Our failure to fix roads and bridges is going to lead to more accidents and collapses, and a huge economic burden.
Five years ago, our economy took a sharp dive.
Since then, Congress has been unable to produce more than haphazard short-term transportation bills. At the same time, state and local governments forced to balance their budgets had to slash items like infrastructure maintenance.
The stimulus plan infused $46 billion, but that was not enough to offset the dramatic decline in state and local spending.
As a result, $20 billion is needed for infrastructure repairs right now— and every year for the next decade.
A good 50 years
The last major expansion of roads and bridges was during Eisenhower administration. Bridges are built to last up to 50 years, meaning thousands of bridges and highways are already past due for repair or replacement.
The longer they go without maintenance, the more difficult and expensive they become to repair.
8,000 bridges are structurally deficient and “fracture-critical”, meaning the failure of one single piece can cause a total bridge collapse.
Earlier this year, the top of a truck struck part of a bridge on I-5 in Washington, causing it to collapse. The impact was so minor that truck’s driver did not even know that the vehicle made contact with the bridge piece.
Even small bridge and road closures can have a big impact on local economies. An LA Times article described what happened to residents in a small town where 3 bridges are too dangerous to drive on, cutting off residents from work, school, and each other.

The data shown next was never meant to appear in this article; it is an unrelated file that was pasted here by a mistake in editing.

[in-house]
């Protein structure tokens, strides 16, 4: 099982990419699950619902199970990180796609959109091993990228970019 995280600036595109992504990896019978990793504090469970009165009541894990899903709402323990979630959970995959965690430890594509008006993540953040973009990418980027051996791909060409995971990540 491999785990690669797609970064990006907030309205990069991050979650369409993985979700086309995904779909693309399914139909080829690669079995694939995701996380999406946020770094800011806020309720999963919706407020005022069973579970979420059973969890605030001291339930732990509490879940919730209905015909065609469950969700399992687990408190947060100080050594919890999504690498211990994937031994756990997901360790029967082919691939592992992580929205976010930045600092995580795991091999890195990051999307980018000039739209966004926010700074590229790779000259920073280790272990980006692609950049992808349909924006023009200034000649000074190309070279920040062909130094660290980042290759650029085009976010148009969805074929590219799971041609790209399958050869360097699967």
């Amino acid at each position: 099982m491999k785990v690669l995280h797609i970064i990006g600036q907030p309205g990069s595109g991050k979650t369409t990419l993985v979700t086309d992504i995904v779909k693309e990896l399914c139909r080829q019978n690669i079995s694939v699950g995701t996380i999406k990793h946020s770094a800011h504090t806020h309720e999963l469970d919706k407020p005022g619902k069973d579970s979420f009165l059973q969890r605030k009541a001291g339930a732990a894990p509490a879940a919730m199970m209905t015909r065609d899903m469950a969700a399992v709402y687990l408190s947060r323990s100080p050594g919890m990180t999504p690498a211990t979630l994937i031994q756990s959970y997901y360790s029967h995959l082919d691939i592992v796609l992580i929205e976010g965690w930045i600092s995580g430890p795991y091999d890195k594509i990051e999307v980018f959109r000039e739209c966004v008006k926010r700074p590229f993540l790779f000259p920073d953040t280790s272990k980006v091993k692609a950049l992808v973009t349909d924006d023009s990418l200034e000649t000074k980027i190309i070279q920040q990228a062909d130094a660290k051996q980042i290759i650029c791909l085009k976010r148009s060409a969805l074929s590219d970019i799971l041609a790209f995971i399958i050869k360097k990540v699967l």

Crises on the Roads
Our roads and highways need consistent maintenance to be safe.
The ongoing failure to properly fund our transportation systems will have major repercussions.
First, when the existing road structures are not maintained, eventually they can’t be repaired. Then, we are forced into building new roads at a much greater expense.
Additionally, rough and uneven pavement, or prolific potholes, can put a crack in tire rim, puncture a tire, or damage your car’s alignment.
This cost is picked up by individual drivers, not the government: we pay approximately $67 billion per year in car repairs and operating costs as a result of poor road conditions.
Worse, bad road conditions lead to more accidents and fatalities.
A recent investigation in northern California found dozens of traffic deaths were attributable to poor road conditions in the Bay Area.
Investing in infrastructure
Right now, Congress can finance infrastructure at historically low rates. But the window on this opportunity is closing quickly.
Many Americans are understandably concerned about federal debt. However, the best use of our resources is investing in critically important infrastructure that will allow the economy to grow.
And just one or two critical failures could have a devastating effect requiring federal disaster subsidies that would far outweigh the cost of preventing such a disaster.
We have all benefited from one of the best transportation systems in the world – and now we are abandoning it. The cost of remaking and rebuilding our infrastructure will be a huge burden on future generations.
Transportation projects are long-term investments, and need secured funding. Without it, the infrastructure that built American industry will crumble under our feet.